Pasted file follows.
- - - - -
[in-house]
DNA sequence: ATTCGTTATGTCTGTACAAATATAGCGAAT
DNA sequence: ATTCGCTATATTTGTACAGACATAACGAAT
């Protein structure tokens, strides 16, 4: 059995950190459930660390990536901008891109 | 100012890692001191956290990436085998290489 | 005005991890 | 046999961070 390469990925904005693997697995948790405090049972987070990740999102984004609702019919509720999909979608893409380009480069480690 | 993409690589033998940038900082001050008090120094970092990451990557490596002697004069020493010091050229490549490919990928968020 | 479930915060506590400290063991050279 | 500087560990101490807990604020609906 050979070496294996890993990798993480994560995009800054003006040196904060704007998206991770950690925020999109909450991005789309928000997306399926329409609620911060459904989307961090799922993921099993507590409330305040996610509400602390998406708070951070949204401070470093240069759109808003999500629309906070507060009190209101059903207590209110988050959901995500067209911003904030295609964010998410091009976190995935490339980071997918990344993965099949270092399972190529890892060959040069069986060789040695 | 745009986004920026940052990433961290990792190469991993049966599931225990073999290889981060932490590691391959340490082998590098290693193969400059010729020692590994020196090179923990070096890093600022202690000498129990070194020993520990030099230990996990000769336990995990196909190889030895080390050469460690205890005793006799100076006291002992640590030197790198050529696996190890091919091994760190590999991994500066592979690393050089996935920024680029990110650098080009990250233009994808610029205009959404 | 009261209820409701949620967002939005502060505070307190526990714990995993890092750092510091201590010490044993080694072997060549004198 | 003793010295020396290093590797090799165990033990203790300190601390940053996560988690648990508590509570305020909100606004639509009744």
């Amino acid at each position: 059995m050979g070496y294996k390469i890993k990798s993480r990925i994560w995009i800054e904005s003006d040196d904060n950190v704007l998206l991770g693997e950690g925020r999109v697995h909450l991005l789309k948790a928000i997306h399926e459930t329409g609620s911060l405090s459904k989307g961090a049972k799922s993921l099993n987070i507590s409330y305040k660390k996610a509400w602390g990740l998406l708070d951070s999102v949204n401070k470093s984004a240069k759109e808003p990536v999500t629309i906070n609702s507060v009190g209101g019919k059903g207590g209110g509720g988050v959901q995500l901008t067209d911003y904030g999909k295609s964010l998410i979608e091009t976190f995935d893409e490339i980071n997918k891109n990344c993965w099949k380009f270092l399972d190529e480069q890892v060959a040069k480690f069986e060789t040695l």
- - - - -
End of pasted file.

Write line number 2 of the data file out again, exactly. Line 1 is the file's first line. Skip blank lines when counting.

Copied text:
DNA sequence: ATTCGTTATGTCTGTACAAATATAGCGAAT